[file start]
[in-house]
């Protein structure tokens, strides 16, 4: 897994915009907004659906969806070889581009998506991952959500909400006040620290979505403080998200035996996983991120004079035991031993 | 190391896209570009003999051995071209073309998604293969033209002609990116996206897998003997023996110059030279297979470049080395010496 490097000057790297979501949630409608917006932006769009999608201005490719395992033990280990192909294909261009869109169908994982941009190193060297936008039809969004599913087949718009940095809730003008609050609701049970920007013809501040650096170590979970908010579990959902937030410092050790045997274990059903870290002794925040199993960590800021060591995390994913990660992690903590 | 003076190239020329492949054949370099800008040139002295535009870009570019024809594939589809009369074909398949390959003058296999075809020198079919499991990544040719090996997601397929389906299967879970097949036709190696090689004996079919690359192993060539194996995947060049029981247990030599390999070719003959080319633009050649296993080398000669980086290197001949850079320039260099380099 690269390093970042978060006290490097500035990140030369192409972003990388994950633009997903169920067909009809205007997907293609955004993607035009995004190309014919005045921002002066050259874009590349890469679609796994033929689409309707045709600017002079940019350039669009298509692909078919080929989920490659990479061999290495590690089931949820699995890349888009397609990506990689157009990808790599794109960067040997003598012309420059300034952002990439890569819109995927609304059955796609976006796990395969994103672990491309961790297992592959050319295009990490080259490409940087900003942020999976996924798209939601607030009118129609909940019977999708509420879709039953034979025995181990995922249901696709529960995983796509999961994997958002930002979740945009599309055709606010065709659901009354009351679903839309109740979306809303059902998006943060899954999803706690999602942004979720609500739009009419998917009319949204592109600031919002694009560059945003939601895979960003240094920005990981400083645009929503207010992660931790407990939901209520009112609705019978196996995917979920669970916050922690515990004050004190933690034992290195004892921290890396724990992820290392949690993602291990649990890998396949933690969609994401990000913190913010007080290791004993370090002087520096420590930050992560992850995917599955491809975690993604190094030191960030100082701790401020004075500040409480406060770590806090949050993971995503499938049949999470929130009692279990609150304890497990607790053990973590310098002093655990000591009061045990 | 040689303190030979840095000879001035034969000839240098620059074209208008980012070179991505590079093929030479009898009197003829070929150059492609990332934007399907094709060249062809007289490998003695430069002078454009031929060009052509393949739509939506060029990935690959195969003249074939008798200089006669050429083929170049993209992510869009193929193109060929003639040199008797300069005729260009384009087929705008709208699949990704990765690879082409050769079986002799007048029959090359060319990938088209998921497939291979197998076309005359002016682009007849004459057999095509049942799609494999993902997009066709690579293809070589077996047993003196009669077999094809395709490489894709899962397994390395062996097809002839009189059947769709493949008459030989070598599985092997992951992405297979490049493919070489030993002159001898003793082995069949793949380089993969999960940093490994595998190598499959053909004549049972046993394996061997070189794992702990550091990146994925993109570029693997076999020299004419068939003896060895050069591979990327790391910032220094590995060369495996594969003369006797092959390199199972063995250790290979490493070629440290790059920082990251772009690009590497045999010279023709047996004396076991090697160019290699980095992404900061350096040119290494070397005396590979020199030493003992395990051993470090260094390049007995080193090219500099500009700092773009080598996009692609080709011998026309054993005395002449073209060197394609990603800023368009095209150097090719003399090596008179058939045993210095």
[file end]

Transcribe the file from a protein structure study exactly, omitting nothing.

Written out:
[in-house]
């Protein structure tokens, strides 16, 4: 897994915009907004659906969806070889581009998506991952959500909400006040620290979505403080998200035996996983991120004079035991031993 | 190391896209570009003999051995071209073309998604293969033209002609990116996206897998003997023996110059030279297979470049080395010496 490097000057790297979501949630409608917006932006769009999608201005490719395992033990280990192909294909261009869109169908994982941009190193060297936008039809969004599913087949718009940095809730003008609050609701049970920007013809501040650096170590979970908010579990959902937030410092050790045997274990059903870290002794925040199993960590800021060591995390994913990660992690903590 | 003076190239020329492949054949370099800008040139002295535009870009570019024809594939589809009369074909398949390959003058296999075809020198079919499991990544040719090996997601397929389906299967879970097949036709190696090689004996079919690359192993060539194996995947060049029981247990030599390999070719003959080319633009050649296993080398000669980086290197001949850079320039260099380099 690269390093970042978060006290490097500035990140030369192409972003990388994950633009997903169920067909009809205007997907293609955004993607035009995004190309014919005045921002002066050259874009590349890469679609796994033929689409309707045709600017002079940019350039669009298509692909078919080929989920490659990479061999290495590690089931949820699995890349888009397609990506990689157009990808790599794109960067040997003598012309420059300034952002990439890569819109995927609304059955796609976006796990395969994103672990491309961790297992592959050319295009990490080259490409940087900003942020999976996924798209939601607030009118129609909940019977999708509420879709039953034979025995181990995922249901696709529960995983796509999961994997958002930002979740945009599309055709606010065709659901009354009351679903839309109740979306809303059902998006943060899954999803706690999602942004979720609500739009009419998917009319949204592109600031919002694009560059945003939601895979960003240094920005990981400083645009929503207010992660931790407990939901209520009112609705019978196996995917979920669970916050922690515990004050004190933690034992290195004892921290890396724990992820290392949690993602291990649990890998396949933690969609994401990000913190913010007080290791004993370090002087520096420590930050992560992850995917599955491809975690993604190094030191960030100082701790401020004075500040409480406060770590806090949050993971995503499938049949999470929130009692279990609150304890497990607790053990973590310098002093655990000591009061045990 | 040689303190030979840095000879001035034969000839240098620059074209208008980012070179991505590079093929030479009898009197003829070929150059492609990332934007399907094709060249062809007289490998003695430069002078454009031929060009052509393949739509939506060029990935690959195969003249074939008798200089006669050429083929170049993209992510869009193929193109060929003639040199008797300069005729260009384009087929705008709208699949990704990765690879082409050769079986002799007048029959090359060319990938088209998921497939291979197998076309005359002016682009007849004459057999095509049942799609494999993902997009066709690579293809070589077996047993003196009669077999094809395709490489894709899962397994390395062996097809002839009189059947769709493949008459030989070598599985092997992951992405297979490049493919070489030993002159001898003793082995069949793949380089993969999960940093490994595998190598499959053909004549049972046993394996061997070189794992702990550091990146994925993109570029693997076999020299004419068939003896060895050069591979990327790391910032220094590995060369495996594969003369006797092959390199199972063995250790290979490493070629440290790059920082990251772009690009590497045999010279023709047996004396076991090697160019290699980095992404900061350096040119290494070397005396590979020199030493003992395990051993470090260094390049007995080193090219500099500009700092773009080598996009692609080709011998026309054993005395002449073209060197394609990603800023368009095209150097090719003399090596008179058939045993210095």